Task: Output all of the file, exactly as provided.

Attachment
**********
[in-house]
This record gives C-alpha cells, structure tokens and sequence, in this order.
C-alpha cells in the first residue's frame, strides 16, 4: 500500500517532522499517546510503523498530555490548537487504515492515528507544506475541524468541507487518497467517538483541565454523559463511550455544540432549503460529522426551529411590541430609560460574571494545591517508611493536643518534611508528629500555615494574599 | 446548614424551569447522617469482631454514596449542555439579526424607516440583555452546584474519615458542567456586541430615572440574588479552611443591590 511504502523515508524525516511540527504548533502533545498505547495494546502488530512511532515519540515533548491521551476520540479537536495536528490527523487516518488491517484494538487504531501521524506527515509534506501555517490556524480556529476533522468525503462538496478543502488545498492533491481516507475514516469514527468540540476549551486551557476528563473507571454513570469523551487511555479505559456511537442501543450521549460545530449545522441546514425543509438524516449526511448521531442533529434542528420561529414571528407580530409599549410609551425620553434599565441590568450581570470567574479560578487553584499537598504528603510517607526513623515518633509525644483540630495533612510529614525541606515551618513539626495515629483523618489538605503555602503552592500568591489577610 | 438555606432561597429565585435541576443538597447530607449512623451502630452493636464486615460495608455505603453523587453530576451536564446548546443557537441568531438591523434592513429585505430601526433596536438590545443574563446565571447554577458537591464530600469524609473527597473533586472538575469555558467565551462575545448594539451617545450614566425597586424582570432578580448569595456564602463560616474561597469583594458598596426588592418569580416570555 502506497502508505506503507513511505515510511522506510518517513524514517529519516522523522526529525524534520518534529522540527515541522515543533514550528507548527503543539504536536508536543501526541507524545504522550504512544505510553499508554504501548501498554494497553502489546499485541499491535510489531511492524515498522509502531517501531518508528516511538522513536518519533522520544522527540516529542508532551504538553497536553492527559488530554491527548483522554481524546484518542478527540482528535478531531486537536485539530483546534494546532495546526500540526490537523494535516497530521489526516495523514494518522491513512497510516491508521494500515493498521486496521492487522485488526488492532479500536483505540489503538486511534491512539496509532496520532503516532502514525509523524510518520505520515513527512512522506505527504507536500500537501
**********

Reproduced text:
[in-house]
This record gives C-alpha cells, structure tokens and sequence, in this order.
C-alpha cells in the first residue's frame, strides 16, 4: 500500500517532522499517546510503523498530555490548537487504515492515528507544506475541524468541507487518497467517538483541565454523559463511550455544540432549503460529522426551529411590541430609560460574571494545591517508611493536643518534611508528629500555615494574599 | 446548614424551569447522617469482631454514596449542555439579526424607516440583555452546584474519615458542567456586541430615572440574588479552611443591590 511504502523515508524525516511540527504548533502533545498505547495494546502488530512511532515519540515533548491521551476520540479537536495536528490527523487516518488491517484494538487504531501521524506527515509534506501555517490556524480556529476533522468525503462538496478543502488545498492533491481516507475514516469514527468540540476549551486551557476528563473507571454513570469523551487511555479505559456511537442501543450521549460545530449545522441546514425543509438524516449526511448521531442533529434542528420561529414571528407580530409599549410609551425620553434599565441590568450581570470567574479560578487553584499537598504528603510517607526513623515518633509525644483540630495533612510529614525541606515551618513539626495515629483523618489538605503555602503552592500568591489577610 | 438555606432561597429565585435541576443538597447530607449512623451502630452493636464486615460495608455505603453523587453530576451536564446548546443557537441568531438591523434592513429585505430601526433596536438590545443574563446565571447554577458537591464530600469524609473527597473533586472538575469555558467565551462575545448594539451617545450614566425597586424582570432578580448569595456564602463560616474561597469583594458598596426588592418569580416570555 502506497502508505506503507513511505515510511522506510518517513524514517529519516522523522526529525524534520518534529522540527515541522515543533514550528507548527503543539504536536508536543501526541507524545504522550504512544505510553499508554504501548501498554494497553502489546499485541499491535510489531511492524515498522509502531517501531518508528516511538522513536518519533522520544522527540516529542508532551504538553497536553492527559488530554491527548483522554481524546484518542478527540482528535478531531486537536485539530483546534494546532495546526500540526490537523494535516497530521489526516495523514494518522491513512497510516491508521494500515493498521486496521492487522485488526488492532479500536483505540489503538486511534491512539496509532496520532503516532502514525509523524510518520505520515513527512512522506505527504507536500500537501